We talked a lot about Google in the “What Importance Should SEO Play in Choosing Your Brand Name?” post that precedes this one. Google chose a brandable domain. Rather than launching as bestsearchengine.com they have built a brand that not only is differentiated and easy to remember, but which has expanded to include all things data driven—including driverless cars, wearable tech, business apps, and data centers. There’s no way bestsearchengine.com could have expanded to encompass this or survive Google’s diverse interests or massive growth. The power of choosing distinctive branding should also be self-evident in that we now use “Google” as a verb.
That doesn’t mean that you either have to choose some obscure word or invent a term to end up with a brandable domain.
Six Common Characteristics of Brandable Domains
Brandable domains, in addition to being available, typically incorporate most, if not all, of the following characteristics. They are:
Relevant. Through either complementary or implied meaning, they relate to your mission, purpose, product or service even if they don’t describe it.
Unique. They are distinctly different from your competition; they are intriguing in some way or express a unique personality.
Memorable. They are easy to remember and recall. (Note this is different than uniqueness.)
Credible. They sound trustworthy and professional, even if very creative and unusual. (As in many domains that list “best,” “quality,” or “top” in their names, having to say you’re credible in your name or domain probably indicates you aren’t.) They look agreeable or positive, and aren’t easily corruptible.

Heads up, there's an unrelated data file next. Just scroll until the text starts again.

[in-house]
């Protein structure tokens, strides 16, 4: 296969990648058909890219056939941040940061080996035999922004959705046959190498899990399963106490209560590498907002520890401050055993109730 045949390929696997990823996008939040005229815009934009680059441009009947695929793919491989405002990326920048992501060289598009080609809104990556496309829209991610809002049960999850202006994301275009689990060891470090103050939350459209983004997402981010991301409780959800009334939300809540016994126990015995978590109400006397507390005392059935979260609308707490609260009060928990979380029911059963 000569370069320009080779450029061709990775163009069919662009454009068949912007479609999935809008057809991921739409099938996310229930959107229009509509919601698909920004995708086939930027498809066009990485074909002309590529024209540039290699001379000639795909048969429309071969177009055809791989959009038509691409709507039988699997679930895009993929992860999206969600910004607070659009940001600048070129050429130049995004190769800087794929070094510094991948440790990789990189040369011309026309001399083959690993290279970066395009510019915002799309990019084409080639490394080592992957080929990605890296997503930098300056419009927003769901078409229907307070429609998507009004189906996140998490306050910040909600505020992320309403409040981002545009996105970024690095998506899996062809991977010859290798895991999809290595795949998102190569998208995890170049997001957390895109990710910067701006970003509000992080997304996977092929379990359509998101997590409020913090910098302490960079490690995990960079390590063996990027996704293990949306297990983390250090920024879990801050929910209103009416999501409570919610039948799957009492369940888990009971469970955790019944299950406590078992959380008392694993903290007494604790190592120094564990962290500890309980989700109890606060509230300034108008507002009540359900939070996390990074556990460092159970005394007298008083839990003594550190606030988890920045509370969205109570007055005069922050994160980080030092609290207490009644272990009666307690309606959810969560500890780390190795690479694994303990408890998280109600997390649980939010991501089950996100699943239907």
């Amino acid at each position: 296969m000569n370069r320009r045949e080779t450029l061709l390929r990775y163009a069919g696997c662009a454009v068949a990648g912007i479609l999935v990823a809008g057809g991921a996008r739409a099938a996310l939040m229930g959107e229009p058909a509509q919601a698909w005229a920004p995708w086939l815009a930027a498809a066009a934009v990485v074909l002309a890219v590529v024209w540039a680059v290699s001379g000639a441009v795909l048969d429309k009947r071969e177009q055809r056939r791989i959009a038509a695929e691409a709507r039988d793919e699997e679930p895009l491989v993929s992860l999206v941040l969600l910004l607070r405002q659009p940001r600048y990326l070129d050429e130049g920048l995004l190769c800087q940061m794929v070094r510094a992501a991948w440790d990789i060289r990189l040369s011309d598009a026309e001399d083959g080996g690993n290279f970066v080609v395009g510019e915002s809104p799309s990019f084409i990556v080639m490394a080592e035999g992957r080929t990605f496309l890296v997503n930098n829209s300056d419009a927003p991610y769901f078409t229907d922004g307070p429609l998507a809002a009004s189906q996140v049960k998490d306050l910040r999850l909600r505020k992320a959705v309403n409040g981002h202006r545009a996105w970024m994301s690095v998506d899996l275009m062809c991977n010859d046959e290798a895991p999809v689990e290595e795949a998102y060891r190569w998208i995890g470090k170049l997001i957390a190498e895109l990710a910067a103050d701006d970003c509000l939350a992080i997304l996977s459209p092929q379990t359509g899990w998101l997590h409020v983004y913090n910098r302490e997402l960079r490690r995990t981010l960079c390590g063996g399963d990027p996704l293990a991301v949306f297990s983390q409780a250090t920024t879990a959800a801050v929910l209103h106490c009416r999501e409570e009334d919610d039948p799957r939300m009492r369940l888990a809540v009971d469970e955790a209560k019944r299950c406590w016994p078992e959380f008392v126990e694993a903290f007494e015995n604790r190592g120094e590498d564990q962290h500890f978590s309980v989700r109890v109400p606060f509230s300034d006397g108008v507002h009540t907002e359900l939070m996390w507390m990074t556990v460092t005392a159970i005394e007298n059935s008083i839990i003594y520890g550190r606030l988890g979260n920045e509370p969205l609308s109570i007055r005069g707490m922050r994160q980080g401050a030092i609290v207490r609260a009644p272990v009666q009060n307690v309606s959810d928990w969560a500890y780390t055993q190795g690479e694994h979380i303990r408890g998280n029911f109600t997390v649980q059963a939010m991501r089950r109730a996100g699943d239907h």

Brief. Ideally, they are short. One or two words are best. This is partly about memorability (above) but also partly about the ease of keying the domain into browsers and keying it without errors.
User-friendly. Easy to spell; easy to say; no aural confusion (was that “eight” or “ate?”); no use of numbers as digits, random abbreviations, or inside jargon; obviously reads at a glance as multiple words rather than a letter jumble; non-repeating characters to discourage keyboarding errors, etc.
If we look at the example of Google, it represents all of these characteristics, even though it’s an odd word. For some, who didn’t know the mathematical theory meaning of a Googol (a mind-boggling number written as 1 followed by 100 zeros) the name might have suffered a bit on the relevancy and credibility factors in the early days, but as it’s become the standard for search all of those issues have disappeared.
Other Good Advice for Choosing Your Brand Name and Domain Combo
Your domain should as closely approximate the main component of your trade name as possible.
Sometimes a vanity or tricky domain can work, especially if your brand name is already established and uses relatively common words (i.e. gosmithexterminators.com, hellojoneslaw.com) but don’t make people work so hard for it, if you don’t have to.
Think like a customer when choosing your name and domain.